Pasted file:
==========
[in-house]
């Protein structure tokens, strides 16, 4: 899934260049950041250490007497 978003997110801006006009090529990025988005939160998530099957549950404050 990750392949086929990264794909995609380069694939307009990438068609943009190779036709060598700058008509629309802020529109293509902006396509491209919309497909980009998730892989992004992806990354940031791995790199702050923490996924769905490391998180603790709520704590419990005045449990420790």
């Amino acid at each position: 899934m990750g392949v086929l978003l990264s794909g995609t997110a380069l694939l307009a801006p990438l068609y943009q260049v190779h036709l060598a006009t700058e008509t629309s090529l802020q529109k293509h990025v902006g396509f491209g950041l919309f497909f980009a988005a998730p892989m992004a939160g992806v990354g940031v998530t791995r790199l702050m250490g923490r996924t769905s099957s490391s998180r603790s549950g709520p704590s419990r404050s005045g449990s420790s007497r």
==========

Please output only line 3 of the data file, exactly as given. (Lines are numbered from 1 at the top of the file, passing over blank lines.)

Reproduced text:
């Amino acid at each position: 899934m990750g392949v086929l978003l990264s794909g995609t997110a380069l694939l307009a801006p990438l068609y943009q260049v190779h036709l060598a006009t700058e008509t629309s090529l802020q529109k293509h990025v902006g396509f491209g950041l919309f497909f980009a988005a998730p892989m992004a939160g992806v990354g940031v998530t791995r790199l702050m250490g923490r996924t769905s099957s490391s998180r603790s549950g709520p704590s419990r404050s005045g449990s420790s007497r």